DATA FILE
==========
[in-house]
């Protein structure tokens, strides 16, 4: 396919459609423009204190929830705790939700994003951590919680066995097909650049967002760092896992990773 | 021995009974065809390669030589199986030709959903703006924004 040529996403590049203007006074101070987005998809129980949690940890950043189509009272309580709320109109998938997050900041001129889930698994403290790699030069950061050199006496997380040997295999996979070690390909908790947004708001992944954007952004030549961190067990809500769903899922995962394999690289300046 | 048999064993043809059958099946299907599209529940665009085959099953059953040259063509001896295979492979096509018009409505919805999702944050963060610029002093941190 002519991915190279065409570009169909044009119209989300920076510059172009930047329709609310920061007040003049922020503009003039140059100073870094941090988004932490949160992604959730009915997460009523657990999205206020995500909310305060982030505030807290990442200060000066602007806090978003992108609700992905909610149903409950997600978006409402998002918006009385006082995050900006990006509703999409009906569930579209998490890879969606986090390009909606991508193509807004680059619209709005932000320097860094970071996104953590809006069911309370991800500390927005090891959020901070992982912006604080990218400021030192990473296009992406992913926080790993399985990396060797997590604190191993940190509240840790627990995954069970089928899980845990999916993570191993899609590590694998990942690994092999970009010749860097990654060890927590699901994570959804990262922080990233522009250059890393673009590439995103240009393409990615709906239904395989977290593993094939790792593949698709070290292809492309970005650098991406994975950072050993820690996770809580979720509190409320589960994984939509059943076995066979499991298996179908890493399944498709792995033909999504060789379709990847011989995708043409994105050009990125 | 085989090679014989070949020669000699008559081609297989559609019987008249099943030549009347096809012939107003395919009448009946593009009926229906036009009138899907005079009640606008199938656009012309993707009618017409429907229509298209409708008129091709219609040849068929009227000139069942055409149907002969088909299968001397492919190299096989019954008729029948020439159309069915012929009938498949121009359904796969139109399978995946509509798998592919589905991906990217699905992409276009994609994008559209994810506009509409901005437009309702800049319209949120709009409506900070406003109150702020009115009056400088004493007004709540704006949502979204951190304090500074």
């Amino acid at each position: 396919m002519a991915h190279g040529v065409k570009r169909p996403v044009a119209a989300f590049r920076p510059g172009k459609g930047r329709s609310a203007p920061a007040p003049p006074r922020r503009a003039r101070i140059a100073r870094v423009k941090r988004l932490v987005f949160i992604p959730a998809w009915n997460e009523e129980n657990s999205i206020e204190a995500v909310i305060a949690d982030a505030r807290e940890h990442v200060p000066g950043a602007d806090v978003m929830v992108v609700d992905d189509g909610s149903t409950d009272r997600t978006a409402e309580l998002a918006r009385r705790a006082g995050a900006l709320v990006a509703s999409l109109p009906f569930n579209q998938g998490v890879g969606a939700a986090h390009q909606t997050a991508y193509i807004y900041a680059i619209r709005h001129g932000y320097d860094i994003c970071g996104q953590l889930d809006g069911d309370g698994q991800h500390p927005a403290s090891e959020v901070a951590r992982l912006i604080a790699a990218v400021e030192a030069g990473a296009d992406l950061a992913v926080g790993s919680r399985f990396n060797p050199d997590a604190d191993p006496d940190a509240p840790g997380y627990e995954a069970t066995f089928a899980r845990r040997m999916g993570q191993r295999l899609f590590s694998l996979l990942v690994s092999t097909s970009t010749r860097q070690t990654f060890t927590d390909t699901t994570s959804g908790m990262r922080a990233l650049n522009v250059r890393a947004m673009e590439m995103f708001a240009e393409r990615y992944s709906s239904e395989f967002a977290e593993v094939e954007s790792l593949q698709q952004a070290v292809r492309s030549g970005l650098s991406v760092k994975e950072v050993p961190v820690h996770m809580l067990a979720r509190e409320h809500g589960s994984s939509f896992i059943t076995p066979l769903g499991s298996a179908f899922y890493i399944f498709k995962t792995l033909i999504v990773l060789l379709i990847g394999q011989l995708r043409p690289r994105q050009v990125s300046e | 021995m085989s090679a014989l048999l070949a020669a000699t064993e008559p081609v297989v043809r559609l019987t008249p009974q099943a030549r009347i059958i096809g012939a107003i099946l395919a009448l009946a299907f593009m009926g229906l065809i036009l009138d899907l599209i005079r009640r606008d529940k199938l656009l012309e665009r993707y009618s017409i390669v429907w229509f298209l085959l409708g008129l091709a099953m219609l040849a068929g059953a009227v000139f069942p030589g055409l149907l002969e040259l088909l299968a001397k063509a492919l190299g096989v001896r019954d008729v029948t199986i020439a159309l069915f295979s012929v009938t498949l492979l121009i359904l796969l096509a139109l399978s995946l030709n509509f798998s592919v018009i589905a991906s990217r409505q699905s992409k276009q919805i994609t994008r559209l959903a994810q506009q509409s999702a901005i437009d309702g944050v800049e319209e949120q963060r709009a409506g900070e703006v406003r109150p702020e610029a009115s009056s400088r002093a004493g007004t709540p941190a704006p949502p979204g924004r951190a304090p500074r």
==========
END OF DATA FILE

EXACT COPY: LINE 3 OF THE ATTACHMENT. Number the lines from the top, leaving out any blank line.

């Amino acid at each position: 396919m002519a991915h190279g040529v065409k570009r169909p996403v044009a119209a989300f590049r920076p510059g172009k459609g930047r329709s609310a203007p920061a007040p003049p006074r922020r503009a003039r101070i140059a100073r870094v423009k941090r988004l932490v987005f949160i992604p959730a998809w009915n997460e009523e129980n657990s999205i206020e204190a995500v909310i305060a949690d982030a505030r807290e940890h990442v200060p000066g950043a602007d806090v978003m929830v992108v609700d992905d189509g909610s149903t409950d009272r997600t978006a409402e309580l998002a918006r009385r705790a006082g995050a900006l709320v990006a509703s999409l109109p009906f569930n579209q998938g998490v890879g969606a939700a986090h390009q909606t997050a991508y193509i807004y900041a680059i619209r709005h001129g932000y320097d860094i994003c970071g996104q953590l889930d809006g069911d309370g698994q991800h500390p927005a403290s090891e959020v901070a951590r992982l912006i604080a790699a990218v400021e030192a030069g990473a296009d992406l950061a992913v926080g790993s919680r399985f990396n060797p050199d997590a604190d191993p006496d940190a509240p840790g997380y627990e995954a069970t066995f089928a899980r845990r040997m999916g993570q191993r295999l899609f590590s694998l996979l990942v690994s092999t097909s970009t010749r860097q070690t990654f060890t927590d390909t699901t994570s959804g908790m990262r922080a990233l650049n522009v250059r890393a947004m673009e590439m995103f708001a240009e393409r990615y992944s709906s239904e395989f967002a977290e593993v094939e954007s790792l593949q698709q952004a070290v292809r492309s030549g970005l650098s991406v760092k994975e950072v050993p961190v820690h996770m809580l067990a979720r509190e409320h809500g589960s994984s939509f896992i059943t076995p066979l769903g499991s298996a179908f899922y890493i399944f498709k995962t792995l033909i999504v990773l060789l379709i990847g394999q011989l995708r043409p690289r994105q050009v990125s300046e | 021995m085989s090679a014989l048999l070949a020669a000699t064993e008559p081609v297989v043809r559609l019987t008249p009974q099943a030549r009347i059958i096809g012939a107003i099946l395919a009448l009946a299907f593009m009926g229906l065809i036009l009138d899907l599209i005079r009640r606008d529940k199938l656009l012309e665009r993707y009618s017409i390669v429907w229509f298209l085959l409708g008129l091709a099953m219609l040849a068929g059953a009227v000139f069942p030589g055409l149907l002969e040259l088909l299968a001397k063509a492919l190299g096989v001896r019954d008729v029948t199986i020439a159309l069915f295979s012929v009938t498949l492979l121009i359904l796969l096509a139109l399978s995946l030709n509509f798998s592919v018009i589905a991906s990217r409505q699905s992409k276009q919805i994609t994008r559209l959903a994810q506009q509409s999702a901005i437009d309702g944050v800049e319209e949120q963060r709009a409506g900070e703006v406003r109150p702020e610029a009115s009056s400088r002093a004493g007004t709540p941190a704006p949502p979204g924004r951190a304090p500074r």